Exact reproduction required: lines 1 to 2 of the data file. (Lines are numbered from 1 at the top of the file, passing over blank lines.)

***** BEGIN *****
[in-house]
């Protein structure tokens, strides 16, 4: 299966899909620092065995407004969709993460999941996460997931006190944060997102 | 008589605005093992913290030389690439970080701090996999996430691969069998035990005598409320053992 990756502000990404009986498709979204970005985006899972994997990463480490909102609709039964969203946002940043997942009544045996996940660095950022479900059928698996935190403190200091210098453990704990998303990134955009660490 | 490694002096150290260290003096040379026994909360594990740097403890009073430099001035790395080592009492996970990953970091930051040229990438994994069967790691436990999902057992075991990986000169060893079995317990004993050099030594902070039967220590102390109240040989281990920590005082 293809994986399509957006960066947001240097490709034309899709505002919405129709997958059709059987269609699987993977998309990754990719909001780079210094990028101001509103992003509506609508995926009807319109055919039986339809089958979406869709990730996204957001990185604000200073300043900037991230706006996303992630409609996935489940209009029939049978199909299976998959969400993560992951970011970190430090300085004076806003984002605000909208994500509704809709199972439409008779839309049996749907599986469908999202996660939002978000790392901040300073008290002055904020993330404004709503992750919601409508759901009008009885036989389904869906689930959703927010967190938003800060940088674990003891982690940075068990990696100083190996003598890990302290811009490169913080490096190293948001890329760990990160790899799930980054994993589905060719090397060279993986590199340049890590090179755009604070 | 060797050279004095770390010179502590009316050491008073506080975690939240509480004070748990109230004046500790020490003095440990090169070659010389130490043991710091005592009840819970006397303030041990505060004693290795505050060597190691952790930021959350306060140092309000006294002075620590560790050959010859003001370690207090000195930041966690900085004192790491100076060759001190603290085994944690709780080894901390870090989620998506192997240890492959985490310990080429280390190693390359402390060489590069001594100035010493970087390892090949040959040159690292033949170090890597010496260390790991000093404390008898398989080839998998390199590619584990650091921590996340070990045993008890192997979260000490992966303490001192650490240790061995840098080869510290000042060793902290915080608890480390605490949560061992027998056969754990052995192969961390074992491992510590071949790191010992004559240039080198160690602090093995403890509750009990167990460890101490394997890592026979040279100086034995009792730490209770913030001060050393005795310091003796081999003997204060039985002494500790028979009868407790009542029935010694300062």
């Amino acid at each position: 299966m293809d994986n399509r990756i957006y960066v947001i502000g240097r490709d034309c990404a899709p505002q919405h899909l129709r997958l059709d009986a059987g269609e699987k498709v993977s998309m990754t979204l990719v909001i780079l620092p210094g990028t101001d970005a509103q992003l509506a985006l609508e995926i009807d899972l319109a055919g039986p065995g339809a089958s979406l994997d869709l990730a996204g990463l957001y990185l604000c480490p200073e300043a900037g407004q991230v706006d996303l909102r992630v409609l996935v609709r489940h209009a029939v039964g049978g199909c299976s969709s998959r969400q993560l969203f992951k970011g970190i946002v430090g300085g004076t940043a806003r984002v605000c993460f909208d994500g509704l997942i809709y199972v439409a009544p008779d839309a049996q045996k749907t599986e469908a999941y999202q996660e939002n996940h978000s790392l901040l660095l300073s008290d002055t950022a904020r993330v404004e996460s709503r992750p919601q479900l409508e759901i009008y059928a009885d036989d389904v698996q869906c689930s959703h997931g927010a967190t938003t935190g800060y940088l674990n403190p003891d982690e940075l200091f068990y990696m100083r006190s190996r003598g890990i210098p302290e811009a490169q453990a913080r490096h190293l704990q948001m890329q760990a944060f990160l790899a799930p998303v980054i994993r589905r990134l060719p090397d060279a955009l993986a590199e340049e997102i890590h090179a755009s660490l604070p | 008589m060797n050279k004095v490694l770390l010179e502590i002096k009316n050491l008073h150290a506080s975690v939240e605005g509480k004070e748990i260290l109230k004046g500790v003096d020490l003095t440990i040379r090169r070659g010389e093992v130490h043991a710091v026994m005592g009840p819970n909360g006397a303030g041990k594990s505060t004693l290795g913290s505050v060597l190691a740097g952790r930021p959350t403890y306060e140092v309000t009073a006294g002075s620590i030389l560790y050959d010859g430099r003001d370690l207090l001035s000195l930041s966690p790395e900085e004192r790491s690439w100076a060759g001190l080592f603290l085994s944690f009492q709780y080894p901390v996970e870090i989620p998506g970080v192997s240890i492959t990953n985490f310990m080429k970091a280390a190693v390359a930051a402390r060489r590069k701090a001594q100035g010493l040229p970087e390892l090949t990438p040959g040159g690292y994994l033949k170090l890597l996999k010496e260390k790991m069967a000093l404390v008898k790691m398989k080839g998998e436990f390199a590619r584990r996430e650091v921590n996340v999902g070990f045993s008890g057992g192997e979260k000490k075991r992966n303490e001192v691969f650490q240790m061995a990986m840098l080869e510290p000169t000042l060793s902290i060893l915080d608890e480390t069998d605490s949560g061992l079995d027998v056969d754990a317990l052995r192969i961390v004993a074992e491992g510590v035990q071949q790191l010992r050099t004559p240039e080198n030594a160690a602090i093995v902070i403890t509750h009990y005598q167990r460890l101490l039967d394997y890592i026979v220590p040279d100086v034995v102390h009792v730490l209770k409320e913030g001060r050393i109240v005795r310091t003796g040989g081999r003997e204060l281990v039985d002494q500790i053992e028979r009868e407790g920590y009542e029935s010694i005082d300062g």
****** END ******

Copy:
[in-house]
């Protein structure tokens, strides 16, 4: 299966899909620092065995407004969709993460999941996460997931006190944060997102 | 008589605005093992913290030389690439970080701090996999996430691969069998035990005598409320053992 990756502000990404009986498709979204970005985006899972994997990463480490909102609709039964969203946002940043997942009544045996996940660095950022479900059928698996935190403190200091210098453990704990998303990134955009660490 | 490694002096150290260290003096040379026994909360594990740097403890009073430099001035790395080592009492996970990953970091930051040229990438994994069967790691436990999902057992075991990986000169060893079995317990004993050099030594902070039967220590102390109240040989281990920590005082 293809994986399509957006960066947001240097490709034309899709505002919405129709997958059709059987269609699987993977998309990754990719909001780079210094990028101001509103992003509506609508995926009807319109055919039986339809089958979406869709990730996204957001990185604000200073300043900037991230706006996303992630409609996935489940209009029939049978199909299976998959969400993560992951970011970190430090300085004076806003984002605000909208994500509704809709199972439409008779839309049996749907599986469908999202996660939002978000790392901040300073008290002055904020993330404004709503992750919601409508759901009008009885036989389904869906689930959703927010967190938003800060940088674990003891982690940075068990990696100083190996003598890990302290811009490169913080490096190293948001890329760990990160790899799930980054994993589905060719090397060279993986590199340049890590090179755009604070 | 060797050279004095770390010179502590009316050491008073506080975690939240509480004070748990109230004046500790020490003095440990090169070659010389130490043991710091005592009840819970006397303030041990505060004693290795505050060597190691952790930021959350306060140092309000006294002075620590560790050959010859003001370690207090000195930041966690900085004192790491100076060759001190603290085994944690709780080894901390870090989620998506192997240890492959985490310990080429280390190693390359402390060489590069001594100035010493970087390892090949040959040159690292033949170090890597010496260390790991000093404390008898398989080839998998390199590619584990650091921590996340070990045993008890192997979260000490992966303490001192650490240790061995840098080869510290000042060793902290915080608890480390605490949560061992027998056969754990052995192969961390074992491992510590071949790191010992004559240039080198160690602090093995403890509750009990167990460890101490394997890592026979040279100086034995009792730490209770913030001060050393005795310091003796081999003997204060039985002494500790028979009868407790009542029935010694300062």